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EMIGF IV: Joel Faber & Alice Martignoni

March 8, 2022 at 4:00 pm - 5:30 pm

The Early Modern Interdisciplinary Graduate Forum (EMIGF) is a monthly event hosted by the Centre for Reformation and Renaissance Studies (CRRS) at the University of Toronto. EMIGF is a platform for PhD candidates, post-docs, fellows, and recent graduates to deliver papers in an informal setting.

Our mandate is to provide junior and emerging scholars with the opportunity to present work in progress, and to facilitate dialogue on current topics in early modern research across the disciplines. Now in its eleventh consecutive year, EMIGF meetings are well attended by graduate students, faculty, and fellows from the early modern community at the University of Toronto and beyond. Our fourth meeting for 2021-22 will be held on Tuesday, Mar. 8th from 4:00 p.m. to 5:30 p.m. via Zoom videoconferencing. Please contact Jordana Lobo-Pires at to request an invitation link.



The Visit of Hippolyta, Queen of the Amazons, to Theseus, King of Athens, Vittore Carpaccio (c. 1495)

Joel Faber PhD in English, University of Toronto
“Amazons v. Amicitia: Unfriending Emilia in The Two Noble Kinsmen

Shakespeare and Fletcher’s The Two Noble Kinsmen (1613) stages the dramatic unraveling of its title characters’ idealized friendship, and the play is often cited for its skeptical take on classical amicitia. The Two Noble Kinsmen also contains one of the most eloquent expressions of ideal friendship in Shakespeare’s works, the Amazon Emilia’s memorial speech for Flavina. Emilia’s claim to amicitia redefines her gendered subjecthood and same-sex orientation. When Emilia’s sociality is framed as Amazonian it is othered, but when cast by her as idealized friendship her “persuasion” becomes legible in a way that demands respect in the hetero-normative public discourse of Theseus’s court.

I argue that Emilia’s “unfriending” over the course of the play is a key piece in the critique of amicitia, revealing amicitia as not just ridiculous, but corrupted by patriarchal power. The discourse of amicitia has always been anxious about the question of the “friend in the feminine” (in Derrida’s phrase), and by exposing the agents and strategies deployed to deny Emilia her friendship, The Two Noble Kinsmen leverages that anxiety as a core piece of its indictment of the whole edifice. And yet. Emilia makes an eloquent, determined play for friendship that is legible in the discourse, but not confined by it. Can the play’s audience imagine that she succeeds, rescuing the play from its multiple tragedies?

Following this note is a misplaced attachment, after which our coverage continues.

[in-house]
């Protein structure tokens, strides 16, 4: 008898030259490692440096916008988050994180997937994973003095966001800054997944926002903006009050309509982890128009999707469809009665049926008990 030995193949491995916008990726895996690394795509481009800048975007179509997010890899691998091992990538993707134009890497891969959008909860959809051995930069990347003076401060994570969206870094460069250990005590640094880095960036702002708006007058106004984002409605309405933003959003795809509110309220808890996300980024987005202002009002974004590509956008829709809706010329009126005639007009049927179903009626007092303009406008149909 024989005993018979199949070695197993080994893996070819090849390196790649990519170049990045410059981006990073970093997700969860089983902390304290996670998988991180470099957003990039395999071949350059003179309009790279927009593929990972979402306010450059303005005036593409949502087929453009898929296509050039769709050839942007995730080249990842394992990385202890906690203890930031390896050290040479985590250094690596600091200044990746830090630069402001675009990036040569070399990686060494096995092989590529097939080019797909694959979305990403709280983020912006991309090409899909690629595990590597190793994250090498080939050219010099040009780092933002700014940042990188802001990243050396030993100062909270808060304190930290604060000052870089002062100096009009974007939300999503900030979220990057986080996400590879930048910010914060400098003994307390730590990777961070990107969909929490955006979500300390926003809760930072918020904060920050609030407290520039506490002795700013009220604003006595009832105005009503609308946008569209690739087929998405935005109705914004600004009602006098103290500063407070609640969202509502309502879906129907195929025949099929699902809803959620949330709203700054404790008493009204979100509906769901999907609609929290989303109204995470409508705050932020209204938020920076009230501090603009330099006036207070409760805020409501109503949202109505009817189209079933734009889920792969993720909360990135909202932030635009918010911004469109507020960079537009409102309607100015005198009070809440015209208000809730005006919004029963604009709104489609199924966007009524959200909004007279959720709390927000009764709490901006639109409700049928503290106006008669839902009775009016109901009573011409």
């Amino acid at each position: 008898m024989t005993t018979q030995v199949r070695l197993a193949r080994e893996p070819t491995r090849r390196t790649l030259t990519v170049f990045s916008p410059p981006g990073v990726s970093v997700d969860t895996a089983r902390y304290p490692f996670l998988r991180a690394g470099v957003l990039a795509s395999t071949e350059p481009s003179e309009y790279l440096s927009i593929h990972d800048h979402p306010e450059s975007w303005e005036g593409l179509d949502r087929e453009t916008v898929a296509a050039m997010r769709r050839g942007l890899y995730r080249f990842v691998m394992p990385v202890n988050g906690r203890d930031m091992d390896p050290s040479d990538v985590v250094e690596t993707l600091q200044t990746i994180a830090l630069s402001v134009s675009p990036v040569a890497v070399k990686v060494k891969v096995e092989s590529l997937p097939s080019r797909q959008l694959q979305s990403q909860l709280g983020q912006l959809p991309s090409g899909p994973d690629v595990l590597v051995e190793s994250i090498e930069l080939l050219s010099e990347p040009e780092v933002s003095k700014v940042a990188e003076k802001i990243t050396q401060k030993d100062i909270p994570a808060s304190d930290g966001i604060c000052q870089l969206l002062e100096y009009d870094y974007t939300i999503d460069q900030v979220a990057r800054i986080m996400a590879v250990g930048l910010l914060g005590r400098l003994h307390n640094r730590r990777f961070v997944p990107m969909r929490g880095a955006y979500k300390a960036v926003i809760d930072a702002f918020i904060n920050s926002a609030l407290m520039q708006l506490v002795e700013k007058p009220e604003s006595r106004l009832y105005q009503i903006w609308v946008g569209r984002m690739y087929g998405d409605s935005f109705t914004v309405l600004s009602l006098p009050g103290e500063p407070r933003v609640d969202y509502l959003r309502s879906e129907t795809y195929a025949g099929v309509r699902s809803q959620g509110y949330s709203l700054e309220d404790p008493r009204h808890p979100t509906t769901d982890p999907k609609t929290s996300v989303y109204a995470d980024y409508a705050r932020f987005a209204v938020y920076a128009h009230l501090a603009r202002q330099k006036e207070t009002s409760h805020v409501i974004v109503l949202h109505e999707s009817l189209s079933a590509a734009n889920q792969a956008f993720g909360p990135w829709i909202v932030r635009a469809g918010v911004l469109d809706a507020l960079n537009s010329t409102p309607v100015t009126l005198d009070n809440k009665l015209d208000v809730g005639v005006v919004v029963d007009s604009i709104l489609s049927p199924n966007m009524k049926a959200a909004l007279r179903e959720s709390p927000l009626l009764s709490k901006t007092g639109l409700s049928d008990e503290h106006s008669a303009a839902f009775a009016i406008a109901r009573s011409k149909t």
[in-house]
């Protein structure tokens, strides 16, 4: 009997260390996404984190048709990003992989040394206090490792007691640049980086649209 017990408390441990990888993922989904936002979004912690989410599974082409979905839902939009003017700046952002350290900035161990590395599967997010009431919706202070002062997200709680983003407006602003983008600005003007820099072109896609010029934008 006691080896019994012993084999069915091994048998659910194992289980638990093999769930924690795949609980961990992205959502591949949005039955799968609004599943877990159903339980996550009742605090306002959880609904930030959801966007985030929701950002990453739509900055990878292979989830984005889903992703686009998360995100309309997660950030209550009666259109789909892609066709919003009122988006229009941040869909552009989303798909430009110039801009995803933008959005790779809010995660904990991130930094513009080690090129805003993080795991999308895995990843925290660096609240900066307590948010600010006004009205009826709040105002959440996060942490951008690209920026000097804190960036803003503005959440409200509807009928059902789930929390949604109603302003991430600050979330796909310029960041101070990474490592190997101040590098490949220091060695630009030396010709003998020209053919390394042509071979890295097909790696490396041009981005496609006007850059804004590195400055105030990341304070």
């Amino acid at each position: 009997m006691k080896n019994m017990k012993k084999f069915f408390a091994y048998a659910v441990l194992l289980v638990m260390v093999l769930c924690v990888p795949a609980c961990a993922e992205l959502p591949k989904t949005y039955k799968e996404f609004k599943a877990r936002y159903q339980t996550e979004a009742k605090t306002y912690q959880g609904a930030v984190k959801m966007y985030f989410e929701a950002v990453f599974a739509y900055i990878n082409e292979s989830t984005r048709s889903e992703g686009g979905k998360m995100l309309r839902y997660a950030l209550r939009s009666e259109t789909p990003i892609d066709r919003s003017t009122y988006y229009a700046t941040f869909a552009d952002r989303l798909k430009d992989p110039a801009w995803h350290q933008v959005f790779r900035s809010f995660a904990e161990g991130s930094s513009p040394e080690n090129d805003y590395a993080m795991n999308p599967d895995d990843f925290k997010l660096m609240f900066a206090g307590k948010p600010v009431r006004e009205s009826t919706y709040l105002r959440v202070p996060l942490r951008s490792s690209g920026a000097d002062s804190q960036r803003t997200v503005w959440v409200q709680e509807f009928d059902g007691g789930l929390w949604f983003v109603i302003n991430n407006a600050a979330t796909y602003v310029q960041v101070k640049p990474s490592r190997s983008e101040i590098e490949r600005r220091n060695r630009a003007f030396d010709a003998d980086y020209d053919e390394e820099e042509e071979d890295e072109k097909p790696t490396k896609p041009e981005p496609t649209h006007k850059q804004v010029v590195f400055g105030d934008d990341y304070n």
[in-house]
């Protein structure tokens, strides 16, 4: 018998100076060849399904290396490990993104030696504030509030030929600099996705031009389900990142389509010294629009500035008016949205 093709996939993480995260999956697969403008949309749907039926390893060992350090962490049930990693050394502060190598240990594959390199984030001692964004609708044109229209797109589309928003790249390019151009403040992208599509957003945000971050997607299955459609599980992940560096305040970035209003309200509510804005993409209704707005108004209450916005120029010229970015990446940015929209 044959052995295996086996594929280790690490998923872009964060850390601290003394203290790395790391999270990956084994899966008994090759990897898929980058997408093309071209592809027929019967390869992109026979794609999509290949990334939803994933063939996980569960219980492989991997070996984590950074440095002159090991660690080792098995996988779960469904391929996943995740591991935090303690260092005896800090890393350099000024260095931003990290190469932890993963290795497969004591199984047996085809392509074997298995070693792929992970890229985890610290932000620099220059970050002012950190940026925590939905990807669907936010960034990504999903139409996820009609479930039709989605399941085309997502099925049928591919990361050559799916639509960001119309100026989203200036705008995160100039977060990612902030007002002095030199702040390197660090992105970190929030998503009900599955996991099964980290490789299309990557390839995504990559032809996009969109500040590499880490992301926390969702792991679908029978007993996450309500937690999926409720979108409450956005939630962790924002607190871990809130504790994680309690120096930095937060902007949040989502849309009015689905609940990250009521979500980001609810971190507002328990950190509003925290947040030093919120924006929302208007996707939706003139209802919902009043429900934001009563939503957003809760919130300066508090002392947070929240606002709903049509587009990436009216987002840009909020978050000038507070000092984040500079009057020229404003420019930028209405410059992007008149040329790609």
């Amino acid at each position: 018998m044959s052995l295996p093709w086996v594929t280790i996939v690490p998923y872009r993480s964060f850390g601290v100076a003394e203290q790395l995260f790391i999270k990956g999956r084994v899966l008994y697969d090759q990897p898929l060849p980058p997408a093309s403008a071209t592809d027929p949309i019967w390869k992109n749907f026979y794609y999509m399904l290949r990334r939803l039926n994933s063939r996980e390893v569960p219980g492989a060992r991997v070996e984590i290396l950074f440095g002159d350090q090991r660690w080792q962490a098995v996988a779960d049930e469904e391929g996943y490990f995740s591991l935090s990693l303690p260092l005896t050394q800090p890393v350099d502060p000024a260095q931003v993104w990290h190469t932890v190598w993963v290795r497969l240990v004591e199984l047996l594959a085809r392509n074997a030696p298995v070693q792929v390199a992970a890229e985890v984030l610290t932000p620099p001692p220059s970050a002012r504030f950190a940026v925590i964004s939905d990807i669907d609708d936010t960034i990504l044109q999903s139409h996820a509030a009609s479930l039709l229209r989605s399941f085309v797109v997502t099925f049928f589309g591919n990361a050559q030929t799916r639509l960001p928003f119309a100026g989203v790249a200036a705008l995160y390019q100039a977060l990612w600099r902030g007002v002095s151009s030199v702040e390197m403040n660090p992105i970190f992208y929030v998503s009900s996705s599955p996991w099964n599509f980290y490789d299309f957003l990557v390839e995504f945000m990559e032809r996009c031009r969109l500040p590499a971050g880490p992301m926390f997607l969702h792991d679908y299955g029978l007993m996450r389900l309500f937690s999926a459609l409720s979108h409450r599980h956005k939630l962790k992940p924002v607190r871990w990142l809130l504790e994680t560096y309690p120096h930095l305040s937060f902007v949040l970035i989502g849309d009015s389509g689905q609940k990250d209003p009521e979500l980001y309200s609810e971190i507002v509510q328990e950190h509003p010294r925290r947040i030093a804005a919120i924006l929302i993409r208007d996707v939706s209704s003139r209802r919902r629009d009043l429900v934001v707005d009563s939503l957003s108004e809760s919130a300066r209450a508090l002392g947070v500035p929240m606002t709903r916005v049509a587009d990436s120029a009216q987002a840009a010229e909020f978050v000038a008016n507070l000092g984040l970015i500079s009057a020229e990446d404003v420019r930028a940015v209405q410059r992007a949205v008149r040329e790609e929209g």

Alice Martignoni PhD Candidate in Italian Studies, University of Toronto
“Italian laude at the Beginning of the Early Modern Period (Béziers, CIRdOC ms. 913): Proposals for a Linguistic Localization”

The manuscript n. 913 of the Centre interrégional de développement de l’occitan (CIRDOC) of Béziers, France, contains a collection of short devotional poems, or laude, written in a Northwestern variety of Italian, a few short orisons in Occitan language, and some texts in Latin. It was produced in the town of Brignoles, France, most likely within the context of an Italian lay confraternity of Disciplinati, between the end of the XV century and the beginning of the XIV. The coexistence of texts in multiple languages into an organic unit makes this manuscript a unique witness in his kind.

My paper will focus on the Italian laude. I will present the context of this peculiar literary genre, its tradition in Northwestern Italy, and the status quaestionis prior to my research. I will then present the most significant results of my linguistic inquiry, through which I aim to provide evidence for the localization of the laude.


March 8, 2022
4:00 pm - 5:30 pm
Event Category:


Centre for Renaissance and Reformation Studies
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